Through this brotherhood of Afghanistan/Al-Qaeda "alumni", Al-Qaeda enjoys secure, reliable, and easy access into South East Asia. For instance, the two Al-Qaeda operatives who eventually crashed a plane into the Pentagon on 11 September 2001 stayed with Malaysian JI member Yazid Sufaat when they visited Malaysia in January 2000. Yazid and another Malaysian JI member Faiz Bafana are also believed to have provided assistance to Zacarias Moussaoui (the French national of Moroccan descent, currently indicted in the US for his involvement in the September 2001 attacks) when Zacarias visited Malaysia in September and October 2000.
The Singaporeans see a long-term threat from Al Qaeda's allies even if Al Qaeda is dismantled.
Al-Qaeda's links with the regional brotherhood of militant Islamic groups have given it a strong foothood in South East Asia. The US-led military campaign in Afghanistan may have disrupted its bases there, but Al-Qaeda is still able to launch terrorist attacks by tapping the network of militant groups in the region.As investigations into JI revealed, some Singapore Muslims have already been drawn into this web of terrorism.
Even if the US succeeds in dismantling Al-Qaeda, radical Muslim groups in the region will continue to pursue Al-Qaeda's agenda of global jihad. Some of these groups were started well before Al-Qaeda, and have stubbornly persisted over the years. With their radical agenda and their enhanced skills acquired from Al-Qaeda, these groups, if left unchecked, will pose a grave threat to the security of South East Asia for a long time to come.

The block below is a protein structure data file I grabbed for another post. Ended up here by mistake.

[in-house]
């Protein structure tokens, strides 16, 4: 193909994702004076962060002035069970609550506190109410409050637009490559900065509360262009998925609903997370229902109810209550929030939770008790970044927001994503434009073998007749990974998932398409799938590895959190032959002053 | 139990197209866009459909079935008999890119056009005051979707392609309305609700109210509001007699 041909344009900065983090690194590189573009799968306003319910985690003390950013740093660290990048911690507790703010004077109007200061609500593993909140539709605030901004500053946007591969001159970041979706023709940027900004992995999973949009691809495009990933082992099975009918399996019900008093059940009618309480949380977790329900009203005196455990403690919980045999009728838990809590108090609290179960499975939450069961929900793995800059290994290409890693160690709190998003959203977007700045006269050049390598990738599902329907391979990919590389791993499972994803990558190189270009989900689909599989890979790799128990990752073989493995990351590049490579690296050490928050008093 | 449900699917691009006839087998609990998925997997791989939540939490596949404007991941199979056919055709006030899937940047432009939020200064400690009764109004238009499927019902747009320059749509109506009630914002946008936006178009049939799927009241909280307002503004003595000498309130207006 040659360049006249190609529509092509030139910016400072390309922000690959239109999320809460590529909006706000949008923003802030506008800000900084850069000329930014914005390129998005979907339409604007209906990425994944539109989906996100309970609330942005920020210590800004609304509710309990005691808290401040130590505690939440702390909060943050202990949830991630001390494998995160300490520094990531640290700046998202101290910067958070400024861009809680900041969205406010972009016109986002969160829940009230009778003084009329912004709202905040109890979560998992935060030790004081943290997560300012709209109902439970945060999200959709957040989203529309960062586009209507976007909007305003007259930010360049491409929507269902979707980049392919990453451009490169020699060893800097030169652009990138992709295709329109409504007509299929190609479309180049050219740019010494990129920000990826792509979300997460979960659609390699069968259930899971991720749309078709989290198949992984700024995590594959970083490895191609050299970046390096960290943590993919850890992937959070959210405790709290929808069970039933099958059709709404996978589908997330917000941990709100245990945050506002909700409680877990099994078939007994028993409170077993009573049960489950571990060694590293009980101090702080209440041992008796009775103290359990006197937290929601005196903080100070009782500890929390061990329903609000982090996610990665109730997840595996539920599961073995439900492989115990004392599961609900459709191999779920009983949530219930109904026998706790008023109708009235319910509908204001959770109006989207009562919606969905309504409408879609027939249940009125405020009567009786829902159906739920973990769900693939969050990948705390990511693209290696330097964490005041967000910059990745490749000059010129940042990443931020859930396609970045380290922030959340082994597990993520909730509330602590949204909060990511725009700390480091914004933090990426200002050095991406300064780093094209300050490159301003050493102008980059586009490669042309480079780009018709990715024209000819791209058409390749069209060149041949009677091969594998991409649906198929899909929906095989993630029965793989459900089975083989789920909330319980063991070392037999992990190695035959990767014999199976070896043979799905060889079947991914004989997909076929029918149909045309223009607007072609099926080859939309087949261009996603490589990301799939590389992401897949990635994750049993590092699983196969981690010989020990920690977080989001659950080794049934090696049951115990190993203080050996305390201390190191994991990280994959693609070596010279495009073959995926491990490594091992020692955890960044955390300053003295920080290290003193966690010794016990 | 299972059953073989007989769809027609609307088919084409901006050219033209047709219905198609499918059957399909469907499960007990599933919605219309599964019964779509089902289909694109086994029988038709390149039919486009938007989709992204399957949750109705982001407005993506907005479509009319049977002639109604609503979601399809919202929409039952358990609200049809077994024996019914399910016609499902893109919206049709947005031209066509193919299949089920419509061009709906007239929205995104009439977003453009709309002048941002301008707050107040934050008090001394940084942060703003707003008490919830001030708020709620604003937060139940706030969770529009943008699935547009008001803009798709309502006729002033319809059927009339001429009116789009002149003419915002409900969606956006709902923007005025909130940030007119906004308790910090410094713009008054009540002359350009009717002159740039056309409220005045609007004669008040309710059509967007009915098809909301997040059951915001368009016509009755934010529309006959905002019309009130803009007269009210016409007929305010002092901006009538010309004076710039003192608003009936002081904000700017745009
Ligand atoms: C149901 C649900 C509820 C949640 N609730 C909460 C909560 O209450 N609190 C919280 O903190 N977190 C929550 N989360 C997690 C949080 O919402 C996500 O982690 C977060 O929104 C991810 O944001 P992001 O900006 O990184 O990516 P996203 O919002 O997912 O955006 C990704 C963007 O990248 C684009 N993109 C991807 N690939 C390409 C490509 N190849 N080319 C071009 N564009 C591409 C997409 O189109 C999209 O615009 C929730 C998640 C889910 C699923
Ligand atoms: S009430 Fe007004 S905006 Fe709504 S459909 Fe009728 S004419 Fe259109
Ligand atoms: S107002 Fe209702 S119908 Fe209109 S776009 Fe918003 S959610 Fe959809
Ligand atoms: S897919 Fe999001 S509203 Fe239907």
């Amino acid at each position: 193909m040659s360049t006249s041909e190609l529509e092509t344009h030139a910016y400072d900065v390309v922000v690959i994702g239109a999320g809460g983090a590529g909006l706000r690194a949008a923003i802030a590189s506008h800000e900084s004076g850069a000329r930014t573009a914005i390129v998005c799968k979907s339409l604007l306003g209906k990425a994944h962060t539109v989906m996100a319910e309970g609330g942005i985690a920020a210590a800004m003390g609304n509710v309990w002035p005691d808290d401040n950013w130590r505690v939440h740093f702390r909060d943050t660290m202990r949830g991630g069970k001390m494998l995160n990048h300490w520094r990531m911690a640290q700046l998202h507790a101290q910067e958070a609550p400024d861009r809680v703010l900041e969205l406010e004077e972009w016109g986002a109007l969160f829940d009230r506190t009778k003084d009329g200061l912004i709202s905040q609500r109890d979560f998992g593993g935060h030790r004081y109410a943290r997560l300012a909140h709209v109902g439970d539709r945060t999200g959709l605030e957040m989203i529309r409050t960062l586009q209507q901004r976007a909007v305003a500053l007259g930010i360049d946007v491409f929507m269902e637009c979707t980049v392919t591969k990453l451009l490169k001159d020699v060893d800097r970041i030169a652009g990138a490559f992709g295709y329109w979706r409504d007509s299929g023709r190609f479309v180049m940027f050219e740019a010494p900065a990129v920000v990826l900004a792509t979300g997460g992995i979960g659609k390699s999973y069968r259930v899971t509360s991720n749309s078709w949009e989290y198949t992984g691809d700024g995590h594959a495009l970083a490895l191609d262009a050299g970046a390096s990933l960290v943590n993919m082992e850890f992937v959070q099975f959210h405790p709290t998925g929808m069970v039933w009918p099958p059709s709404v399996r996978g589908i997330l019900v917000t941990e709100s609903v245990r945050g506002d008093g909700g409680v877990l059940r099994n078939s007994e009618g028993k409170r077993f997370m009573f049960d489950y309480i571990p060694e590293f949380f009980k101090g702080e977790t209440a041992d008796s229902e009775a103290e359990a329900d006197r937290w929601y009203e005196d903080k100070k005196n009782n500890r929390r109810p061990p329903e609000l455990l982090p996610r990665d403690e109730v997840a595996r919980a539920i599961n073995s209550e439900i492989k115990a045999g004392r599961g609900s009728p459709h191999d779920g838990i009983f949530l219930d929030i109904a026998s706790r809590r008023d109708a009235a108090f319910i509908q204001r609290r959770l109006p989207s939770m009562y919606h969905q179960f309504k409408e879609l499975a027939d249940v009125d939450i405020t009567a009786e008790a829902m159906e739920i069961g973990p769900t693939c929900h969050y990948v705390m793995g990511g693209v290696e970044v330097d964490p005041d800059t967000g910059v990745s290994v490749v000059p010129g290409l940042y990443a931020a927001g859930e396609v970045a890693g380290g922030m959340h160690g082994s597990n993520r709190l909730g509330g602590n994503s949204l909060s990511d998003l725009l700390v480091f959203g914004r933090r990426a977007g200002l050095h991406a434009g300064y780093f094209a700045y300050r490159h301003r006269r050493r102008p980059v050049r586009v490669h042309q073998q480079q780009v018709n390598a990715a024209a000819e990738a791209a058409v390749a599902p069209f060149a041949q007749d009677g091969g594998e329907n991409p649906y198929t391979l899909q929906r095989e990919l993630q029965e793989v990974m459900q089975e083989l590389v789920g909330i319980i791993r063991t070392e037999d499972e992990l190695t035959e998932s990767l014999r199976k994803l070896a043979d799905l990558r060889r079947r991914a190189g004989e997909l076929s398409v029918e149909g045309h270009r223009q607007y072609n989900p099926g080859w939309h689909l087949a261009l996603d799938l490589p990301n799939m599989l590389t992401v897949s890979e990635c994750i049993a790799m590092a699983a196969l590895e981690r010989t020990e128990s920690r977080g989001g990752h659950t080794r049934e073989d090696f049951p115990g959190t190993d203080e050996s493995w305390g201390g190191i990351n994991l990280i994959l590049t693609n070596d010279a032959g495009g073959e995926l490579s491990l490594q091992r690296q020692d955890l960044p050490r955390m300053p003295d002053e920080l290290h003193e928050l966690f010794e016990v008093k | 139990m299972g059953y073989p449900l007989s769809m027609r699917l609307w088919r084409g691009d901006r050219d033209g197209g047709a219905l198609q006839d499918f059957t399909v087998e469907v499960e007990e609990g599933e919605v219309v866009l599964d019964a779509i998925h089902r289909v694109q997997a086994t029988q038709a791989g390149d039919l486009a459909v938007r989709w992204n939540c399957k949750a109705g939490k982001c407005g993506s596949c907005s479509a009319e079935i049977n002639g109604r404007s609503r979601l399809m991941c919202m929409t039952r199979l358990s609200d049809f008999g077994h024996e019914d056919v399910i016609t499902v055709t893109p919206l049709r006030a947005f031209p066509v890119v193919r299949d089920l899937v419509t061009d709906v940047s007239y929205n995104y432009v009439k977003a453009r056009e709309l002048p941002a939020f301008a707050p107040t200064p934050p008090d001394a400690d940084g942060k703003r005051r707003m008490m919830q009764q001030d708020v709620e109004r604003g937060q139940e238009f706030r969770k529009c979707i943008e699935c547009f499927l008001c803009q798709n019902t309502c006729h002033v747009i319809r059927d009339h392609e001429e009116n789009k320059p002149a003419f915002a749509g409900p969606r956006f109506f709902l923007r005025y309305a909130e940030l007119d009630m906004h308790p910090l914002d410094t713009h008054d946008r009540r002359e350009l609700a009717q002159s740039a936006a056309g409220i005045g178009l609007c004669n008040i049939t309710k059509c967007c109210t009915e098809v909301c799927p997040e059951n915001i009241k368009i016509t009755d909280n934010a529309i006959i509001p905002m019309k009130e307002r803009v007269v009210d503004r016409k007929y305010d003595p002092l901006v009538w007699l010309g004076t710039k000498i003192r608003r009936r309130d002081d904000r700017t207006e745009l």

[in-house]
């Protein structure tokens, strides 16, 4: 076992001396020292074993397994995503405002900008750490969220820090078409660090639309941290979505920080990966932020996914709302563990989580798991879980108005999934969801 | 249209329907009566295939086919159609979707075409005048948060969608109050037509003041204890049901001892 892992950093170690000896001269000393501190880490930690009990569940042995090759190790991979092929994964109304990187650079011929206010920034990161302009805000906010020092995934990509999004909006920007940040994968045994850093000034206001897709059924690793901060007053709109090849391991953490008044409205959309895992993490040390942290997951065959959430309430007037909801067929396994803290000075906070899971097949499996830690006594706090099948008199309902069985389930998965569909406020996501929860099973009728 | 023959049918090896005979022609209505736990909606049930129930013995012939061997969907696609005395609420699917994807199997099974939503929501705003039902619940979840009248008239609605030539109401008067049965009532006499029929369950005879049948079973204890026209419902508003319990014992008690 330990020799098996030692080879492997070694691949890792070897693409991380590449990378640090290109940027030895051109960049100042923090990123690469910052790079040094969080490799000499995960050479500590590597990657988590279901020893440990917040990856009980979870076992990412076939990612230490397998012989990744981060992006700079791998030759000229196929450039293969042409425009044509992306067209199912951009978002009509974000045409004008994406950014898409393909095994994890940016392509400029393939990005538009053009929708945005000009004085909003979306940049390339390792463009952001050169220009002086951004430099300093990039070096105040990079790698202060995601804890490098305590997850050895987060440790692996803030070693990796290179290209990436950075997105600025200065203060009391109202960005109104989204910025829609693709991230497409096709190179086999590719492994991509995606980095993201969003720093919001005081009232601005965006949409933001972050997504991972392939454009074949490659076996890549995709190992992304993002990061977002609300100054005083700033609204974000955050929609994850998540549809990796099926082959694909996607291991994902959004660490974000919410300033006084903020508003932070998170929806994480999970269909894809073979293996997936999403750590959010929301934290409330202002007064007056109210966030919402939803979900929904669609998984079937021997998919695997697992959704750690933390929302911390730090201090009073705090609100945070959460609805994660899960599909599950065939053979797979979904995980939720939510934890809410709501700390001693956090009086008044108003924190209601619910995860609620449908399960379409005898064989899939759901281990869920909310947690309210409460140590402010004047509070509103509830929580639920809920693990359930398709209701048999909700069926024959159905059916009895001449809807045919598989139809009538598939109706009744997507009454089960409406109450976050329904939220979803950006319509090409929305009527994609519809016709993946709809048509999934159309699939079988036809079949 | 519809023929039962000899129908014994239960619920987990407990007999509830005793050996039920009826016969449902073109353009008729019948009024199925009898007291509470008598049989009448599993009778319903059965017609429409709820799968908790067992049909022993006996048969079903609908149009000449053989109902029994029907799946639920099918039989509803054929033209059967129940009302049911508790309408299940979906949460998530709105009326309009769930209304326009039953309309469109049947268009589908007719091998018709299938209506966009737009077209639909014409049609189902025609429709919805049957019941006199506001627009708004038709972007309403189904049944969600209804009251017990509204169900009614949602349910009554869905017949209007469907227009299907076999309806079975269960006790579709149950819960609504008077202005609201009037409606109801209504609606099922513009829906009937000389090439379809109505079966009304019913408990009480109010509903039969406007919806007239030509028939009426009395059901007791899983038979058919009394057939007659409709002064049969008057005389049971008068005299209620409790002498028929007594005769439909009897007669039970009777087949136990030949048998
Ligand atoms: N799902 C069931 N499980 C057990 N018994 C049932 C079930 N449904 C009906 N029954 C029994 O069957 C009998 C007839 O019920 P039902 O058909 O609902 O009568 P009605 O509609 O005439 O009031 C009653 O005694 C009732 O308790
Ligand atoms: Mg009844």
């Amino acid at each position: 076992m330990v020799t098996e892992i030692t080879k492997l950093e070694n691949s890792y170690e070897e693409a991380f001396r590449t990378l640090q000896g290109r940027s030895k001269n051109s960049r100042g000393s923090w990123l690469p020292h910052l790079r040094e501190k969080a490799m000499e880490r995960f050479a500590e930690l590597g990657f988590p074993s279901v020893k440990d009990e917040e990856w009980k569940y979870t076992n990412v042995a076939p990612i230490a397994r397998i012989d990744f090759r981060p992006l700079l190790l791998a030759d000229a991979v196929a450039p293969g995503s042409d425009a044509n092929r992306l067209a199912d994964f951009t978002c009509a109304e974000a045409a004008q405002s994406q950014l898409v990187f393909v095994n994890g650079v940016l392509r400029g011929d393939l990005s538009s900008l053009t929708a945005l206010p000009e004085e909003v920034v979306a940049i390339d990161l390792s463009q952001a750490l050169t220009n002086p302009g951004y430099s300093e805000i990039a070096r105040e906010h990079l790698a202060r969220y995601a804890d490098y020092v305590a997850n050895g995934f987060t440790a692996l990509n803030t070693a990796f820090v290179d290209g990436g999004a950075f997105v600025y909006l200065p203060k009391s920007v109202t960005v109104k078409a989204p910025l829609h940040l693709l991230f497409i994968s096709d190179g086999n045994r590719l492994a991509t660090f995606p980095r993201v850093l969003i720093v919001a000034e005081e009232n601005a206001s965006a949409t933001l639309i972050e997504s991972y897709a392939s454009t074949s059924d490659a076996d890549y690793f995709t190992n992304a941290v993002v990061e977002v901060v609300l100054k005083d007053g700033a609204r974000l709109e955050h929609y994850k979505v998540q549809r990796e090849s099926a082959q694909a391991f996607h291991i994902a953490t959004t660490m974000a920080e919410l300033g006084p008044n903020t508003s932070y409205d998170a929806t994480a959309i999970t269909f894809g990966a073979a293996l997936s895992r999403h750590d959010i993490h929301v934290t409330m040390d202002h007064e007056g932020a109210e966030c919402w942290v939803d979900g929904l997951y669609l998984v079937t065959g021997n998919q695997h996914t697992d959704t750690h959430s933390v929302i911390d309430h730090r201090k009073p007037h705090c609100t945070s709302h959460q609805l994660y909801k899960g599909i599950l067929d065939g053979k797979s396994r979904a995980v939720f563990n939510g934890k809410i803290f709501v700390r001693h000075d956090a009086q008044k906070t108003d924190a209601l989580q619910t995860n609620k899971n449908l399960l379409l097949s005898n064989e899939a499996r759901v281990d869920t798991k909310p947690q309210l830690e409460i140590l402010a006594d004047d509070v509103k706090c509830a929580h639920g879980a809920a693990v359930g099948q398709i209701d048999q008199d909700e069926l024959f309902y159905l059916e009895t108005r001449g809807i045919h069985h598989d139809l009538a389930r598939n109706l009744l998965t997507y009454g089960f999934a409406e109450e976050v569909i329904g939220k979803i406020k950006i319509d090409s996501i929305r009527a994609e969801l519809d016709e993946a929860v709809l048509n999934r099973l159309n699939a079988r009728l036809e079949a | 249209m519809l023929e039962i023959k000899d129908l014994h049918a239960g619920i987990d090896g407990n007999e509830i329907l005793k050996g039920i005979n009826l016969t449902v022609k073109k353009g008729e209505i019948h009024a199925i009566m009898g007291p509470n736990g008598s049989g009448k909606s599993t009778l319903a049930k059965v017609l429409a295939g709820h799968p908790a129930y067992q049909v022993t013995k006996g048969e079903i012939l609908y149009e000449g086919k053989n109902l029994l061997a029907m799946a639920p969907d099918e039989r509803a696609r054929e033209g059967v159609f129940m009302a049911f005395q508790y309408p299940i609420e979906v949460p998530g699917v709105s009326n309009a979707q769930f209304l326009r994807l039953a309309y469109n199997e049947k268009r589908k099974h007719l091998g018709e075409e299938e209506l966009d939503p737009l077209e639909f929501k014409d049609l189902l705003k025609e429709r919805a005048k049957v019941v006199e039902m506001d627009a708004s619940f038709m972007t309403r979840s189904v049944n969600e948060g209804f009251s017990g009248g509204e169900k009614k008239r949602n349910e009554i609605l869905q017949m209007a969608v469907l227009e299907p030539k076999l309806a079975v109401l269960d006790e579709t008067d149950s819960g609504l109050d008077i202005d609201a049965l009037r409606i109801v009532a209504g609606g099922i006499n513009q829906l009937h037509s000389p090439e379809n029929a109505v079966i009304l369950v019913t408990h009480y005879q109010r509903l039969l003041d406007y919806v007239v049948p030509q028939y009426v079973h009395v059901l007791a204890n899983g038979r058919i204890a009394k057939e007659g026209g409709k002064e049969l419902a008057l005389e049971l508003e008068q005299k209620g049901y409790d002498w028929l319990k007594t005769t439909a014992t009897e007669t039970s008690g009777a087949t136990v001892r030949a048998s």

Those who think that the movement to create radical Islamic states really only got started with the revolution that toppled the Shah might be surprised by the historical origins of JI:
Historically, JI traces its roots to the Darul Islam (DI or 'House of Islam), an organisation which emerged in the 1940s and which fought together with the Indonesian revolutionary army against Dutch colonial rule. After Indonesia gained independence in 1949, DI continued its armed and violent struggle for the establishment of an Islamic state in Indonesia.
The Indonesian government tried to suppress the group after independence but never completely succeeded. In 1985, several radical DI elements fled to Malaysia to avoid arrest by the Suharto government. They settled there, and later regrouped and renamed themselves Jemaah Islamiyah. They expanded the group's membership through recruitment in Singapore and Malaysia. After the fall of the Suharto regime in 1998, several of these JI leaders returned to Indonesia.
JI members are fairly intelligent and not poor or ignorant. Though I wish the quantified what was meant by the terms used to describe their intelligence: